That is the real question. The truth of this matter remains that Braff is perceived as some kind of douche bag a-hole who no one likes (or will admit to liking) and that Bell and Thomas are unassailable Hollywood geniuses, above and beyond all levels of criticism (so they are essentially Joss Whedon or something, I guess). That, to me, is both unfortunate and unfair. Bell and Braff have very similar career paths (with the notable exception being that Bell has never starred in a hit movie and probably never will – Braff will at least be able to lay claim to Garden State, which was a hit movie no matter what people will tell you in 2013). The internet hate machine has spoken out, however, and it seems that while Bell and Thomas (and seriously, is there anyone in Hollywood who has had more chances than Rob Thomas?) can get away with planning a movie production via Kickstarter, apparently Braff cannot.
To complicate matters, filmmaker/raconteur/comic book auteur Kevin Smith (he of Mallrats fame) has recently come out to announce he would not be turning to Kickstarter to help fund a proposed Clerks 3. He will instead fund and distribute the second sequel to Clerks (which apparently has a script now) much like his previous film, Red State. Smith’s reasoning for not turning to Kickstarter largely revolves around how he feels the crowd-sourcing website should work. Smith believes that up-and-coming independent filmmakers should use Kickstarter, but established Hollywood veterans like himself should not. Smith’s intentions and statements exude the utmost of Hollywood nobility and humility. In a time when creators could just put everything onto the table and have average Joe’s like you and I fund their projects, Smith has flatly rejected this notion. The internet has praised him for this, while at the same time continuing to chide Zach Braff for his actions a few weeks back. I’ve even heard people theorize that Smith came out and made this proclamation solely to shame Braff, which seems like an insane thing to think. Why would Smith care what Braff does? Smith has made a very nice career for himself out of basically being one of us – a pop culture obsessive. The guy is living the dream, lording over his empire of comic books, television, film, appearances/speeches, and podcasts.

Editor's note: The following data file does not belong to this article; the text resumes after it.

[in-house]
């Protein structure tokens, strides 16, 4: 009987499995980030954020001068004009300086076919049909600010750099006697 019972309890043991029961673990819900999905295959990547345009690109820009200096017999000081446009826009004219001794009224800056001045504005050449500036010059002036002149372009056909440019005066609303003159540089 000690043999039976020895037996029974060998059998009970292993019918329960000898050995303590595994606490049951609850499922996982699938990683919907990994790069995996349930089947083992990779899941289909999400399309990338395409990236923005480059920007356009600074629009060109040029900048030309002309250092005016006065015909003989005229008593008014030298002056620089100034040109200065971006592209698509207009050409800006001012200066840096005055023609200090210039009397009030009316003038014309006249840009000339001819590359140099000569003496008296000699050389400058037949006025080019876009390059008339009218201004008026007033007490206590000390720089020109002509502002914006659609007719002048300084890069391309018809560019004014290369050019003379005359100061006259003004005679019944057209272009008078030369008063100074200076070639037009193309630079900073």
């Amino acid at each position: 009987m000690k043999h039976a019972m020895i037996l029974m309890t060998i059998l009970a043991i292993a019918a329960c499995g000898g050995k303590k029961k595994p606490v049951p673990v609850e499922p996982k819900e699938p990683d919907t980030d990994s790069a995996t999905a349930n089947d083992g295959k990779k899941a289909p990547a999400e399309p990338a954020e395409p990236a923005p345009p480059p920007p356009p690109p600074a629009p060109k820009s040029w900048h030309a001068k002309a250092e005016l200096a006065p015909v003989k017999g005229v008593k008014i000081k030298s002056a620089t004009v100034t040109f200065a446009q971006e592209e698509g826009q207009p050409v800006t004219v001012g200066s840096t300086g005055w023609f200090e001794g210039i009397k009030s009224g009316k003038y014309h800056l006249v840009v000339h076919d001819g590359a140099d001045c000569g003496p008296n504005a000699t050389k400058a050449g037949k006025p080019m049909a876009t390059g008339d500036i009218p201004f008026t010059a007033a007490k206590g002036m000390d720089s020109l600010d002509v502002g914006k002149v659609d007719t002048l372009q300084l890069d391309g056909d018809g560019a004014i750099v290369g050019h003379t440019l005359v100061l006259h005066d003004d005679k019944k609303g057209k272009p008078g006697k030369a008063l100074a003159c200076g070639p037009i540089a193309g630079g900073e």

The idea that Kevin Smith would come out and publicly shame Zach Braff is not only probably untrue, it is also ludicrous. Smith very famously walked away from Hollywood a few years back after the debacle that was Cop Out disillusioned him from film making. His credibility took a dip for a year or so, but Smith is revered by his fans and is considered to be almost an elder statesmen of pop culture — I knew the guy would bounce back. He has no reason to foster some kind of feud between himself and a perceived out-of-touch ex-sitcom actor. Additionally, if Smith’s words have been interpreted by “fans” to be a slight against Braff, how are they also not a slight against Kristin Bell and Rob Thomas? Why do Bell and Thomas keep getting off light here? Do the words that Smith has about Kickstarter (that it should be used for up-and-coming filmmakers) not also apply to Bell and Thomas, who should also be rich several times over and have also had fairly sustained success in Hollywood? There seems to me to be some kind of double standard when it comes to Kickstarter, and that is wrong to me. Either it’s all ok, and Kristin Bell and Zach Braff can both have their movies crowd-funded, or none of it is ok and these projects should just be for the indie filmmakers. Let’s not praise one and condemn the other. Who really cares if Zach Braff makes use of Kickstarter? How is it, in any universe whatsoever, bothersome to you? I hope Braff does get to make his next pet project, and I hope it is a huge success.
Zack and Nick get all nostalgic this week as they discuss the Kevin Smith classic Mallrats! It is an open and honest talk that goes in many surprising directions! Do yourself a favor and download the episode!
Click HERE or on the image to listen to the podcast.
As always, click HERE to follow us on iTunes!